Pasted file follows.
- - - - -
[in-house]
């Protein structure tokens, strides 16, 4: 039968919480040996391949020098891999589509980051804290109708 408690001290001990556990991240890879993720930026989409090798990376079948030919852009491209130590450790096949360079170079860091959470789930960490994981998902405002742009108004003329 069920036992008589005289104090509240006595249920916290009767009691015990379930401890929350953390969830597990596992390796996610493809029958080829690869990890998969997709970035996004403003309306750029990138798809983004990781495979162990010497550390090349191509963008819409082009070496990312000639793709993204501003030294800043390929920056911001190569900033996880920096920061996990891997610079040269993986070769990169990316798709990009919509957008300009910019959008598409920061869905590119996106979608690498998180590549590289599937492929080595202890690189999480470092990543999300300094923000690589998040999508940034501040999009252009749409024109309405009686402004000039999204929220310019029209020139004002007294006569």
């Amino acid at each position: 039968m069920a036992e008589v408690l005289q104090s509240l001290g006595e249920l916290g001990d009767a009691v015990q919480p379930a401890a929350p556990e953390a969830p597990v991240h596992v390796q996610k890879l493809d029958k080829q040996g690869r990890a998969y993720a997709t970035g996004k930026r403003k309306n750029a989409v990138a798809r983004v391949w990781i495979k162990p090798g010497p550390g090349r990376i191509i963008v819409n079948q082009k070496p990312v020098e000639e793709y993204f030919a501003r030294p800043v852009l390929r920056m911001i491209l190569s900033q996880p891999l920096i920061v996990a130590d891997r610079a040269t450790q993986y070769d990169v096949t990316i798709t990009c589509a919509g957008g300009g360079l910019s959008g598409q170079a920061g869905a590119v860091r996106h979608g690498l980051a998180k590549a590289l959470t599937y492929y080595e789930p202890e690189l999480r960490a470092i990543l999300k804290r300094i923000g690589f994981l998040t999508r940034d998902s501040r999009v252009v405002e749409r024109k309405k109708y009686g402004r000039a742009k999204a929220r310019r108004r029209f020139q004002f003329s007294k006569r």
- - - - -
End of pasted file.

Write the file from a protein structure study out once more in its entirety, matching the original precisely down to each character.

[in-house]
């Protein structure tokens, strides 16, 4: 039968919480040996391949020098891999589509980051804290109708 408690001290001990556990991240890879993720930026989409090798990376079948030919852009491209130590450790096949360079170079860091959470789930960490994981998902405002742009108004003329 069920036992008589005289104090509240006595249920916290009767009691015990379930401890929350953390969830597990596992390796996610493809029958080829690869990890998969997709970035996004403003309306750029990138798809983004990781495979162990010497550390090349191509963008819409082009070496990312000639793709993204501003030294800043390929920056911001190569900033996880920096920061996990891997610079040269993986070769990169990316798709990009919509957008300009910019959008598409920061869905590119996106979608690498998180590549590289599937492929080595202890690189999480470092990543999300300094923000690589998040999508940034501040999009252009749409024109309405009686402004000039999204929220310019029209020139004002007294006569």
């Amino acid at each position: 039968m069920a036992e008589v408690l005289q104090s509240l001290g006595e249920l916290g001990d009767a009691v015990q919480p379930a401890a929350p556990e953390a969830p597990v991240h596992v390796q996610k890879l493809d029958k080829q040996g690869r990890a998969y993720a997709t970035g996004k930026r403003k309306n750029a989409v990138a798809r983004v391949w990781i495979k162990p090798g010497p550390g090349r990376i191509i963008v819409n079948q082009k070496p990312v020098e000639e793709y993204f030919a501003r030294p800043v852009l390929r920056m911001i491209l190569s900033q996880p891999l920096i920061v996990a130590d891997r610079a040269t450790q993986y070769d990169v096949t990316i798709t990009c589509a919509g957008g300009g360079l910019s959008g598409q170079a920061g869905a590119v860091r996106h979608g690498l980051a998180k590549a590289l959470t599937y492929y080595e789930p202890e690189l999480r960490a470092i990543l999300k804290r300094i923000g690589f994981l998040t999508r940034d998902s501040r999009v252009v405002e749409r024109k309405k109708y009686g402004r000039a742009k999204a929220r310019r108004r029209f020139q004002f003329s007294k006569r």